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AFRICA IN YOUR EARBUDS #74: MsAfropolitan

Minna Salami, founder of MsAfropolitan, selects an all-female mixtape for a 'feminist' episode of Africa In Your Earbuds, mixed by DJ Cortega.

For the latest installment of Africa In Your Earbuds, we asked writer Minna Salami, founder of the MsAfropolitan blog, to pick out some all-female song selections for a 'feminist' episode of our mixtape series.


Check out Minna’s mixtape, which was expertly put together by DJ Cortega, below and read about the Yoruba inspiration behind her feminist mixtape. 

Here you are heard

There is an ancient Yoruba legend about Aje, a mysterious cult of women who were bestowed with supernatural gifts which they passed from mother to daughter or sold to women who wished to be initiated. The legend tells that they used their powers to both heal pain and destroy evil.

Fela Kuti once said that all women are Aje in the spirit world. “My mother is Aje, and so are all our sisters and wives,” he mused. With the introduction of the English language, Aje was translated into “witches” emphasising our fear of women who are not bound by conventions of obedience.

It was therefore the essence of Aje that I conjured when curating the Feminist Africa in Your Earbuds playlist. Aje are a representation of protofeminist Africa and I wanted to imagine what the song of Aje might sound like in the twenty-first century? What contemporary music reflects the triad—woman, spiritual power and Africa?

So the playlist is feminist in its mood rather than in its content. Which is not to say that its content is not ideologically aligned or that the artists included aren’t feminist. It’s just not the focus. Rather the focus is to sonically explore emotions that are superglued into the female consciousness.

In my head, feminist Africa sounds like this: sultry, transformative, ethereal, revolutionary, unshackled, wild, spiritual, healing and wise. But like feminism itself, it is a contradictory sound. It is vulnerable and loving, but also frustrated and rebellious.

There is jazz to evoke sultry sensuality, there are synthetic beats whose loopy drums evoke rituals of fertility, there’s the explosive expression of desert blues as well as nurturing soulful tones, there's the community spirit of hiphop. There's beats too, as in afrobeats, and alternative R&B so go ahead an play it in the midnight hours. I imagine the modern-day Aje dancing by the flames to this melange of harmonious sounds.

Throughout, there is a call to connect with your feminine energy. Even if you are male. Create space for sublime beauty in your life. Be aware of all your senses - taste, touch, sound, smell and sight. Don’t forget the sixth sense too. Connect with nature. Dance. Wail. Ground yourself. Let go of yourself. Be free…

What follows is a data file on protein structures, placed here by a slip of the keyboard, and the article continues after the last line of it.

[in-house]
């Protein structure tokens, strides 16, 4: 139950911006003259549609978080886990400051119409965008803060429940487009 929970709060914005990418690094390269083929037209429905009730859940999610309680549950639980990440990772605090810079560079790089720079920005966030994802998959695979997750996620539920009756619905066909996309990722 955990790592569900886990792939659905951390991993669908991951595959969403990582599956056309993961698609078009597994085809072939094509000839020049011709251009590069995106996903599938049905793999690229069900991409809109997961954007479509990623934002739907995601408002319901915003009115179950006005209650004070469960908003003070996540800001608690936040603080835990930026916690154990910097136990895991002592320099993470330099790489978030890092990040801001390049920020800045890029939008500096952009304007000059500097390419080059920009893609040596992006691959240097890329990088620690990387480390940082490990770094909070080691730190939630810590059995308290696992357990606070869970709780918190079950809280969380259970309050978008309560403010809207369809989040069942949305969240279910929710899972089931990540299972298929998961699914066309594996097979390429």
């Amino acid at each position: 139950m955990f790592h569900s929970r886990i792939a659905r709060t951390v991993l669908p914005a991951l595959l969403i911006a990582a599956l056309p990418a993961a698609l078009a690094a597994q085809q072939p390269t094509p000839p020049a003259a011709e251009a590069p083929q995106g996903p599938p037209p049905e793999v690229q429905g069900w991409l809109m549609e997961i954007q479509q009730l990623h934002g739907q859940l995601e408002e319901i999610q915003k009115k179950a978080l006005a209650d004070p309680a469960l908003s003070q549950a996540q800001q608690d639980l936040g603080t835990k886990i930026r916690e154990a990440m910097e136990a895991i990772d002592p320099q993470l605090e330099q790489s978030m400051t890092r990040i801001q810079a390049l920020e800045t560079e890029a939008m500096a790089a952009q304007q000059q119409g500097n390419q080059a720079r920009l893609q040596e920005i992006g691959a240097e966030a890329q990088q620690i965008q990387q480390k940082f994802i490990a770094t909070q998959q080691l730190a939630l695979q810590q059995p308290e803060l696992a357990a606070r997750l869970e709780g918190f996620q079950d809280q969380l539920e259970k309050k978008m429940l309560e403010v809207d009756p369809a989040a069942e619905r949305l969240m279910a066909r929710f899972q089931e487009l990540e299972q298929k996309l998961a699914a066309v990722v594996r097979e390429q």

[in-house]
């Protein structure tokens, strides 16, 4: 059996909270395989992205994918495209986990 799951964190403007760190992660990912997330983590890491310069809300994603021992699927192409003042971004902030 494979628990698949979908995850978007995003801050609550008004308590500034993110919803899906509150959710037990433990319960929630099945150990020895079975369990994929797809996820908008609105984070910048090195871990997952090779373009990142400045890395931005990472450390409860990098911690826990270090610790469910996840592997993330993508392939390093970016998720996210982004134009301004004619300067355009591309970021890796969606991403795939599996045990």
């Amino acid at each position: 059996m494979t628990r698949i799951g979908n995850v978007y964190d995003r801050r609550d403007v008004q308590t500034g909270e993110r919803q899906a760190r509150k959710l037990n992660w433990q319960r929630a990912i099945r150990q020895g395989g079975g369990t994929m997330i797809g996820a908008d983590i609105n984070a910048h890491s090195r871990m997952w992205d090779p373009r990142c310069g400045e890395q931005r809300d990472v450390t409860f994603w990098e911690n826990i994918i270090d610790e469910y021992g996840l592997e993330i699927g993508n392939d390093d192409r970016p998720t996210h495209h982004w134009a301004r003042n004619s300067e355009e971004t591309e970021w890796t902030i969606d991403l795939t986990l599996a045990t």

Cover artwork by DJ Underdog. Photo by àsìkò

Track List

Simphiwe Dana – Zandisile – South Africa

Kelela – All The Way Down – Ethiopia/US

Tanya Stephens – It’s A Pity (eTas remix) – Jamaica

Jojo Abot – Lom Vava – Ghana

Thandiswa Mazwai – Ingoma – South Africa

Ayo Awosika – City By The Sea – Nigeria/US

Ibeyi – Oya – Cuba

Shishani – Clean Country (Produced by G-Do) Namibia

Somi – Ginger Me Slowly - US/Uganda/Rwanda

Nneka – Still I Rise – Nigeria

Jhene Aiko – The Worst – US

Angelique Kidjo – Bahia – Benin

Fatoumata Diawara – Musso – Mali

Chiwoniso – Rebel Woman – Zimbabwe

Falana – Start Again – Nigeria

Yemi Alade – Na Gode – Nigeria

Seinabo Sey – Younger (Kygo Remix) – Gambia/Sweden

Mayra Andrade – Storia, Storia – Cape Verde

Jah9 – Avocado – Jamaica

Miriam Makeba Homeboyz Muzik edit – Zulu Song – South Africa

FKA Twigs – Mothercreep – UK

Bumi Thomas – Walk with me – Nigeria/UK

Noura Mint Seymali – Tzenni – Mauritania

Speech Debelle – The Work featuring Miss Baby Sol – UK/Jamaica/Zaire

Interview

Adekunle Gold Is Living His Best Life

We speak to the Nigerian star about how marriage and fatherhood have led him to find both newfound happiness and newfound freedom as an artist.

''I'm having the time of my life,'' says Adekunle Gold over a Zoom call while seated in his office in Lagos. ''I'm making songs that are so true to my current energy, my current vibe.'' When I got on the call with the 34-year-old artist on a Wednesday afternoon, the first thing I noticed was his hair tied up in little braids, the second was his wide smile. As we speak, the crooner laughs multiple times but it's his aura that shines through the computer screen, it lets you know better than his words that he's truly having the time of life.

Born Adekunle Kosoko, the popular Nigerian singer got married barely two years ago to fellow artist Simi. Last year, the power couple welcomed their first child. As we talk, Gold points to his journey as a father and a husband as some of the biggest inspirations at the moment not just as far as music goes but as his perspective in life and how he now approaches things.

''My [artistry] has changed a lot because being a father and being a husband has made me grow a lot and more.'' Adekunle Gold tells OkayAfrica. ''It has made me understand life a lot more too. I'm feeling more responsible for people. You know, now I have a kid to raise and I have a wife to support, to be a real man and husband and father for.'' He credits this journey with both his newfound happiness and a newfound freedom as an artist.

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